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Make way for COBOTS

We briefly mentioned about Cobots in our very early blogs when we spoke of big technologies disrupting manufacturing. You can read the blog here.

Let’s understand COBOTs better.

Cobots are Collaborative Robots and these are robots that are meant to work along side humans. Cobots can take up difficult, dull, risky or repetitive jobs while us humans can work on jobs that are truly a value addition Рlike strategising, innovating, researching, etc. Cobots have in them to disrupt the manufacturing world. This is estimated to be USD 3.3 billion industry by 2022.

Cobots as a disrupting technology!

Cobots are developed to be much effective (read smarter) than the industrial robots known so far. They are designed to operate like any other worker. Cobots are great for SME Manufacturers. Here’s a look at how Cobots make a difference.

Financial Savings

Cobots are not expensive. Some reports price Cobots at USD 25k at an average. However, since they are developed to work like humans, they can take up risky or repetitive jobs and can protect the company any additional manpower costs and related expenses – salary rise, insurance, bonus, incentive, accommodation, etc.

High on Safety

Cobots work as humans and are not like huge machineries that have long, arms that are heavy and cover a distance in motion and risk hitting workers in its zone. The sensors embeded in the Cobots halt action on scanning an object/human in its path.

Tuned to be efficient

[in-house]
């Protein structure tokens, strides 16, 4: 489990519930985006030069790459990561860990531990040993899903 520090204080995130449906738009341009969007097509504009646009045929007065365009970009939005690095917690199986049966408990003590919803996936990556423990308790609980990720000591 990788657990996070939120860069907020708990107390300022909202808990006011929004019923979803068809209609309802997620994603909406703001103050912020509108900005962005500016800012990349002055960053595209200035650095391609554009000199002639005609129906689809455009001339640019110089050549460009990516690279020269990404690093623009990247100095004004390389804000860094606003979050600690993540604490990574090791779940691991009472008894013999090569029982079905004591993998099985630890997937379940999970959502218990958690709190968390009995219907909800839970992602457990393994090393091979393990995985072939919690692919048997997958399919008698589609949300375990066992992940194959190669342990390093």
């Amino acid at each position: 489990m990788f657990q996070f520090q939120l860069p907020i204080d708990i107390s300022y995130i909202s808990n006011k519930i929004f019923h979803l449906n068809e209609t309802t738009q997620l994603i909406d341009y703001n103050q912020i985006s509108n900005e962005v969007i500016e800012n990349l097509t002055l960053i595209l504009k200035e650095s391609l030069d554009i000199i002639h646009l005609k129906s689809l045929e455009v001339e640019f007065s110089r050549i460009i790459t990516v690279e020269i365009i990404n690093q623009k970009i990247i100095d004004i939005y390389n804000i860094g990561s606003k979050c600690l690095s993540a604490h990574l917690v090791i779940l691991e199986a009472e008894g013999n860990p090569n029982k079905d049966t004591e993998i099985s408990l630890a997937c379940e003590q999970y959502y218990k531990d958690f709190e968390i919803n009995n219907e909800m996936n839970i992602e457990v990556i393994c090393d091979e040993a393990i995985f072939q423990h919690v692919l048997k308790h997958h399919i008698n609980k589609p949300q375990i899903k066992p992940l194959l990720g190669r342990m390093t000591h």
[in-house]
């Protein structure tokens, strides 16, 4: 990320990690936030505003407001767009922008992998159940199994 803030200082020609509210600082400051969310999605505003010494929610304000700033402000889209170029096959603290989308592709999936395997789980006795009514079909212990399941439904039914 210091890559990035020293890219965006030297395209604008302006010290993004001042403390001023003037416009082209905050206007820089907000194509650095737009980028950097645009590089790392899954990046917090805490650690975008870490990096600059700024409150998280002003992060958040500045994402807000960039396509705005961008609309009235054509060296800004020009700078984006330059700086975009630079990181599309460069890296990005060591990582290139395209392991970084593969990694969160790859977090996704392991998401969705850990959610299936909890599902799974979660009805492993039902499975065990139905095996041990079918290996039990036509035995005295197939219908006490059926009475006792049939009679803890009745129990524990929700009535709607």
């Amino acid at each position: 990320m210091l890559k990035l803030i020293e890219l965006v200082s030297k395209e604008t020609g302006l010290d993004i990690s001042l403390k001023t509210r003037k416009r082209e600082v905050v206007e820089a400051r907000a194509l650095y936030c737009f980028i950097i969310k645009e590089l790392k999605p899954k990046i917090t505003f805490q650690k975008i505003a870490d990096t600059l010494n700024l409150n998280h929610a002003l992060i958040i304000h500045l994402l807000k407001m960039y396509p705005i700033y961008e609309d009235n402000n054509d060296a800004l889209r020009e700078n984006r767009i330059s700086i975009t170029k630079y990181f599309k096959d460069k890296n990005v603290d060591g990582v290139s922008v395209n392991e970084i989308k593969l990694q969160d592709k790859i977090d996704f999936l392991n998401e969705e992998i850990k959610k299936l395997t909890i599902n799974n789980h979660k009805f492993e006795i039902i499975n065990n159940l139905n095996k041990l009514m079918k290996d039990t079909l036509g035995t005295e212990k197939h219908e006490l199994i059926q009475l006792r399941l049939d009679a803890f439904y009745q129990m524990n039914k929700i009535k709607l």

The collaborative approach of Cobots means that the work flow is better streamlined and therefore higher levels of efficiency achieved. Cobots are organised to do specif tasks at pre-decided speeds. This makes the outcome consistent.

‘Trainable’ by a non-techie

The idea of Cobots is to make the task easier to manage. Therefore, people who build the Cobots ensure that they are easy to train and operate. Once the Cobot is delivered the concerned shop floor team would be able to train the Cobot to perform its duties. No help from a software person would be required.

Flexible & Adaptable

Cobots are developed to adapt to situations. This is so because they may be required to handle multiple activities than just one. They are built to be trained for different tasks.


PICK & PLACE: Cobots are used for repetitive manual pick and jobs that was hitherto performed by workers. The unchallenging and boring nature of certain jobs can lead to performance errors, physical strain or even injure workers. Cobots are programmed to pick an object and place in a different part of the process. Some examples of Pick & Place jobs are (a) packaging, (b) sorting (c) place or remove objects from conveyor.

MACHINE TENDING: Jobs where a worker attend to a process requiring them to stand for a long duration in front of the machine. Cobots work effectively for such jobs in fact allowing for several machines to be handled by a cobot simultaneously. Cobots deployed for such jobs would require an interface directing the Cobot on what needs to be done.

PACKAGING & PALLETIZING: This is an extension of the pick and place jobs. Items can be readied for shipment by Cobots – performing duties like wrapping, putting in boxes, labelling, loading, etc. Using conveyor tracking means this job is seamlessly performed.

PROCESS TASK: Cobots are good for attaching/welding. Jobs that are time consuming, risky. Cobots handle repetitive actions and those requiring precision. Cobot systems are easy to programme – by what is known as place and position record methods or by a traditional CAD/CAM programming method.

FINISHING TASKS: Jobs that require heavy power to handle a tool are candidates for Cobots to take over. For example, drilling work using heavy duty hammer drills. A cobot designed for the purpose provide the required power, repeatedly, for such jobs. Other finishing jobs are as follows: (a) polishing, (b) grinding, (c) hammering, (d) drilling, (e) excavating, (f) welding and more.

QUALITY INSPECTION: Cobots are good for quality check/inspection work as well. Cobots fitted with cameras can inspect by capturing images of the product and comparing them with CAD drawings.

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CATEGORY: Industrial Automation

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